Zinke’s likely successor is a former oil lobbyist who has influenced Trump’s energy policy

(New York Times, 15 Dec 2018) With Interior Secretary Ryan Zinke departing at the end of the year, the agency will likely be run, at least for a time, by its deputy secretary, David Bernhardt, a former oil lobbyist who has played a central role in enacting President Trump’s agenda of rolling back conservation measures and opening up public lands to drilling and mining.

Mr. Bernhardt’s supporters and detractors say that while Mr. Zinke has been the public face of some of the most significant reversals of public land protections in the nation’s history, behind the scenes it has been Mr. Bernhardt pulling the policy levers to enact Mr. Trump’s aggressive energy agenda.

“Bernhardt has been running the policy show ever since he’s been there as deputy secretary,” said Kathleen Sgamma, the president of the Western Energy Alliance, a Denver-based association of independent oil and gas companies.

It was Mr. Bernhardt, for example, who oversaw a controversial revision of a program to protect tens of millions of acres of habitat of the imperiled sage grouse, a puffy-chested, chicken-like bird that roams over 10 oil-rich Western states. Mr. Bernhardt’s proposal to change that plan, released just this month, would strip away protections from about nine million acres of the sage grouse habitat, a move that in a stroke opened up more land to oil and gas drilling than any other single policy action by the Trump administration.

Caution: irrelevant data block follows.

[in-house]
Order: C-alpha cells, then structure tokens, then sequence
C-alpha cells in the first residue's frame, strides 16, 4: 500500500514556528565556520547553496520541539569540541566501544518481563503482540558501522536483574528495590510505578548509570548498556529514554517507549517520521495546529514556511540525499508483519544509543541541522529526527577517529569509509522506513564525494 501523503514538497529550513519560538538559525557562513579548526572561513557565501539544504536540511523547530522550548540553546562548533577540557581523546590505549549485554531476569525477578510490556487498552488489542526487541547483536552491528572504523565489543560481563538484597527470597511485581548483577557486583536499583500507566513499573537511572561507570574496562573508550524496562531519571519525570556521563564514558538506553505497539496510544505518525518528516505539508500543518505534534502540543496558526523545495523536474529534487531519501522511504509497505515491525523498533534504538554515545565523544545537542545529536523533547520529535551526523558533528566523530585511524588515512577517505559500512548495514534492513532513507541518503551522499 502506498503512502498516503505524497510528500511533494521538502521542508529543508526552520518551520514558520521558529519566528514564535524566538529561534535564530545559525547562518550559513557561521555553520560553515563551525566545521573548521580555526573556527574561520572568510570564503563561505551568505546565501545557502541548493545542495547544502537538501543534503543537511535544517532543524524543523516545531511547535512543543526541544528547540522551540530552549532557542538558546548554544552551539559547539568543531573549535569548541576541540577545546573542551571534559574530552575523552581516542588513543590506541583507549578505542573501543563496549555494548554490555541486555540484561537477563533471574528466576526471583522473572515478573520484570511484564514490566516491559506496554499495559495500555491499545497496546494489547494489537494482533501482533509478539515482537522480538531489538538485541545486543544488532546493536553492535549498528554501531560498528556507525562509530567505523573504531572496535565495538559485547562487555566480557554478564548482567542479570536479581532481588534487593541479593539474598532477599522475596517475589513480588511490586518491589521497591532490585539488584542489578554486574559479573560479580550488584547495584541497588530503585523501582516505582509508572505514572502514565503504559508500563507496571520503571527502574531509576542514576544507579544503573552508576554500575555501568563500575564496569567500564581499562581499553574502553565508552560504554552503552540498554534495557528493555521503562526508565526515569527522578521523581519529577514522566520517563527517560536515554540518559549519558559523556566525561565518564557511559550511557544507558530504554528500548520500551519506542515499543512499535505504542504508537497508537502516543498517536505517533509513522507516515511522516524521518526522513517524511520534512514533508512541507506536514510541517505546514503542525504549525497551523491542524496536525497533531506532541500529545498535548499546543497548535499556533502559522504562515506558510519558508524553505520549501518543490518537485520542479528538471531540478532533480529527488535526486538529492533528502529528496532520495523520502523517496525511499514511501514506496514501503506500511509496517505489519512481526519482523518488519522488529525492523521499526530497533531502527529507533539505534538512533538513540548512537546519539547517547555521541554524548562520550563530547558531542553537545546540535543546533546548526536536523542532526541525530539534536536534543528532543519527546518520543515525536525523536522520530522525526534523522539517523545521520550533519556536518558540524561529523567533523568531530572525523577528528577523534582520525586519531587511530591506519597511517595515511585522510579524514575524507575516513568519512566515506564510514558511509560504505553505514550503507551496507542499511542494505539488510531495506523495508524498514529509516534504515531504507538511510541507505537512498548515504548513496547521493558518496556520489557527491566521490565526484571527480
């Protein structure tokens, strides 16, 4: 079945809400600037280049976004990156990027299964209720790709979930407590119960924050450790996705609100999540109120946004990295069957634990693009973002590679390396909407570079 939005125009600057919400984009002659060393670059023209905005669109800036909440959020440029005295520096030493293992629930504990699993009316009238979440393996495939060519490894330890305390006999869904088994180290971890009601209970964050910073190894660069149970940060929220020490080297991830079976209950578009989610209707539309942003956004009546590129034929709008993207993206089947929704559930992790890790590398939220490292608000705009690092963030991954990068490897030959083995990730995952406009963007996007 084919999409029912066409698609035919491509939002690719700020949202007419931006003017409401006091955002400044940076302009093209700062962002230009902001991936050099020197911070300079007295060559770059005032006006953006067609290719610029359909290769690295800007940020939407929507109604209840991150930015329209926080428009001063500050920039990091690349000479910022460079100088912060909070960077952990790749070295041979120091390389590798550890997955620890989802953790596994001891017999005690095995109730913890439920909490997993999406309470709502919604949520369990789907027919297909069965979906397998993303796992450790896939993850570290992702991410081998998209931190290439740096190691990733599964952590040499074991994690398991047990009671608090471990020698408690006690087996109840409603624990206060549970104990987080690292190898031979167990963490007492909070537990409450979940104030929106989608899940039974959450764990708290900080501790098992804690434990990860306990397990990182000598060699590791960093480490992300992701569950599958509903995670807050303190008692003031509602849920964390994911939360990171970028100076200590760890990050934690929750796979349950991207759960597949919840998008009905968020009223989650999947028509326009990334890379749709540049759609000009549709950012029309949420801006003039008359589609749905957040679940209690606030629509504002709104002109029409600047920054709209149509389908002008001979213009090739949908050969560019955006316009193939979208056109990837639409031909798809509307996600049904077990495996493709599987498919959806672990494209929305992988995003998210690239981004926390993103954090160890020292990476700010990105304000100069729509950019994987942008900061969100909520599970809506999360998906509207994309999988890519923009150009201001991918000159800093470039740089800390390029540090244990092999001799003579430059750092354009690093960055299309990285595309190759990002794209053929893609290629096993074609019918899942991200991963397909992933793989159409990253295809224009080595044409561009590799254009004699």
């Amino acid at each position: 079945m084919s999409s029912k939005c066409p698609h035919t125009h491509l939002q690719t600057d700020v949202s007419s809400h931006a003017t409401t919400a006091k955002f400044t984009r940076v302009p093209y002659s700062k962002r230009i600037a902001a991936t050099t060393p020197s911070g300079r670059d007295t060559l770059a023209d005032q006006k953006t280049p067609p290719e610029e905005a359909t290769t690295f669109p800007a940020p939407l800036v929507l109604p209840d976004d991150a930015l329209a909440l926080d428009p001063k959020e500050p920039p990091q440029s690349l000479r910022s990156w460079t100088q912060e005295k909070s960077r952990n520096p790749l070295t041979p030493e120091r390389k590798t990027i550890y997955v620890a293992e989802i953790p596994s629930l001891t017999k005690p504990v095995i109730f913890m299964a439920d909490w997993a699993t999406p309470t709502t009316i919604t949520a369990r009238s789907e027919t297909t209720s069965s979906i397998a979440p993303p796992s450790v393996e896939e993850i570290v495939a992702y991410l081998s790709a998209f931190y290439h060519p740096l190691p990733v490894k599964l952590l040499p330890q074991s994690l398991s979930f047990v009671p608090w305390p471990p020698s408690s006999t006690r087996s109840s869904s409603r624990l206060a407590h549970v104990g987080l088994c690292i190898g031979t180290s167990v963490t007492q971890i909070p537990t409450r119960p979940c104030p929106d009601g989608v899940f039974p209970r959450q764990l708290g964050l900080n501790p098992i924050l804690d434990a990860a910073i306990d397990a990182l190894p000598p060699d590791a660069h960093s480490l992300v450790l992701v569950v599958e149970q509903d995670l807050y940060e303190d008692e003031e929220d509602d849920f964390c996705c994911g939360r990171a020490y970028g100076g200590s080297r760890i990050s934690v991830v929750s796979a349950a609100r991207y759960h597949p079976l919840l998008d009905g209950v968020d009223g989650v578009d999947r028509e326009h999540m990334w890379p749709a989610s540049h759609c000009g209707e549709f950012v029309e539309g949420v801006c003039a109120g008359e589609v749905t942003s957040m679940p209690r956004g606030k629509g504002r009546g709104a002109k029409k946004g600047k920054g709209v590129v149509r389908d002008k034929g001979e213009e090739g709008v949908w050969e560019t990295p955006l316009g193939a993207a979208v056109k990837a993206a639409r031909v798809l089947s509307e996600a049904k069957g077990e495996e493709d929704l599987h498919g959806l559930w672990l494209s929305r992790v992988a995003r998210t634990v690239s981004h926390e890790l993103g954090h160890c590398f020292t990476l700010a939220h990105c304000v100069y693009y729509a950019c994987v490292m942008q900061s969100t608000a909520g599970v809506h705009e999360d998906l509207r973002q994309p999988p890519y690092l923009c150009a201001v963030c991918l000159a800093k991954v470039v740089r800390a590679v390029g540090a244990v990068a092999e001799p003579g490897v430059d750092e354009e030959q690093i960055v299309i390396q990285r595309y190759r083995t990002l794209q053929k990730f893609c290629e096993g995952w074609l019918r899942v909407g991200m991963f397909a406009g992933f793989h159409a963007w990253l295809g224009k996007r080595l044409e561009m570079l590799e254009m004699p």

Mr. Bernhardt’s critics contend that much of the experience that gave Mr. Bernhardt his deep policy knowledge — namely, his years representing oil companies — creates a potential conflict of interest given that he oversees policies that could benefit companies he once represented. At the same time, they note that Mr. Bernhardt’s long experience in Washington and with the law means he is unlikely to make ethical missteps.

A spokeswoman for the Interior Department, Heather Swift, did not respond to emails requesting comment from Mr. Bernhardt. An email sent to the Interior Department’s communications office was also not returned.

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New York Times, 15 Dec 2018: Zinke’s likely successor is a former oil lobbyist who has influenced Trump’s energy policy